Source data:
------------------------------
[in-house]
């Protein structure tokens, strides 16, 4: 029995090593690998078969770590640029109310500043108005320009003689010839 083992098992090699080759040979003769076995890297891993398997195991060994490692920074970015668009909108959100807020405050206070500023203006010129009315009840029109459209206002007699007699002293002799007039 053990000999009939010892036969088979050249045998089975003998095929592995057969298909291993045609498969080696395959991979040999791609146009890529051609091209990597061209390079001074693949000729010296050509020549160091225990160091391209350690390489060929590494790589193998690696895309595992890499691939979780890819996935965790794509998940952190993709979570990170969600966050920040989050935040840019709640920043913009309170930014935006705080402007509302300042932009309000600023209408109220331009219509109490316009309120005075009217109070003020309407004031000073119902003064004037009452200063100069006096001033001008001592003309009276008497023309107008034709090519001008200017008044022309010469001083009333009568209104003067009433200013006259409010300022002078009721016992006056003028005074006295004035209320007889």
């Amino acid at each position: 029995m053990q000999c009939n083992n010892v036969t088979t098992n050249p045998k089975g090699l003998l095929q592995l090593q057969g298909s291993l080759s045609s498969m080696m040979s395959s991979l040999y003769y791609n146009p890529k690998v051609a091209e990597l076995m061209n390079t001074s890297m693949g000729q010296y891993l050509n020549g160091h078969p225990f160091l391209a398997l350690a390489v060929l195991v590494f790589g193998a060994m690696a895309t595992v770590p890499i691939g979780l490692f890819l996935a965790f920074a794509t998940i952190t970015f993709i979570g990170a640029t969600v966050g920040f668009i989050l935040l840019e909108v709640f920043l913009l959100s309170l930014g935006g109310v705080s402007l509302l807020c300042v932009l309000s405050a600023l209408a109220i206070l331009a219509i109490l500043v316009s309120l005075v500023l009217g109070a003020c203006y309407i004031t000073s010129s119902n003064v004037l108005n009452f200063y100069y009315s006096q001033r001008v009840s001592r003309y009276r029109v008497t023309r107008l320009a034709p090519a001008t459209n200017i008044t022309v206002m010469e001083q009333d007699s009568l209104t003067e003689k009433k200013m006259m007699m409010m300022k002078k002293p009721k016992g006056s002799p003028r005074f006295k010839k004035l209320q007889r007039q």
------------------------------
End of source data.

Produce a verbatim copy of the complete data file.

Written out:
[in-house]
């Protein structure tokens, strides 16, 4: 029995090593690998078969770590640029109310500043108005320009003689010839 083992098992090699080759040979003769076995890297891993398997195991060994490692920074970015668009909108959100807020405050206070500023203006010129009315009840029109459209206002007699007699002293002799007039 053990000999009939010892036969088979050249045998089975003998095929592995057969298909291993045609498969080696395959991979040999791609146009890529051609091209990597061209390079001074693949000729010296050509020549160091225990160091391209350690390489060929590494790589193998690696895309595992890499691939979780890819996935965790794509998940952190993709979570990170969600966050920040989050935040840019709640920043913009309170930014935006705080402007509302300042932009309000600023209408109220331009219509109490316009309120005075009217109070003020309407004031000073119902003064004037009452200063100069006096001033001008001592003309009276008497023309107008034709090519001008200017008044022309010469001083009333009568209104003067009433200013006259409010300022002078009721016992006056003028005074006295004035209320007889």
């Amino acid at each position: 029995m053990q000999c009939n083992n010892v036969t088979t098992n050249p045998k089975g090699l003998l095929q592995l090593q057969g298909s291993l080759s045609s498969m080696m040979s395959s991979l040999y003769y791609n146009p890529k690998v051609a091209e990597l076995m061209n390079t001074s890297m693949g000729q010296y891993l050509n020549g160091h078969p225990f160091l391209a398997l350690a390489v060929l195991v590494f790589g193998a060994m690696a895309t595992v770590p890499i691939g979780l490692f890819l996935a965790f920074a794509t998940i952190t970015f993709i979570g990170a640029t969600v966050g920040f668009i989050l935040l840019e909108v709640f920043l913009l959100s309170l930014g935006g109310v705080s402007l509302l807020c300042v932009l309000s405050a600023l209408a109220i206070l331009a219509i109490l500043v316009s309120l005075v500023l009217g109070a003020c203006y309407i004031t000073s010129s119902n003064v004037l108005n009452f200063y100069y009315s006096q001033r001008v009840s001592r003309y009276r029109v008497t023309r107008l320009a034709p090519a001008t459209n200017i008044t022309v206002m010469e001083q009333d007699s009568l209104t003067e003689k009433k200013m006259m007699m409010m300022k002078k002293p009721k016992g006056s002799p003028r005074f006295k010839k004035l209320q007889r007039q």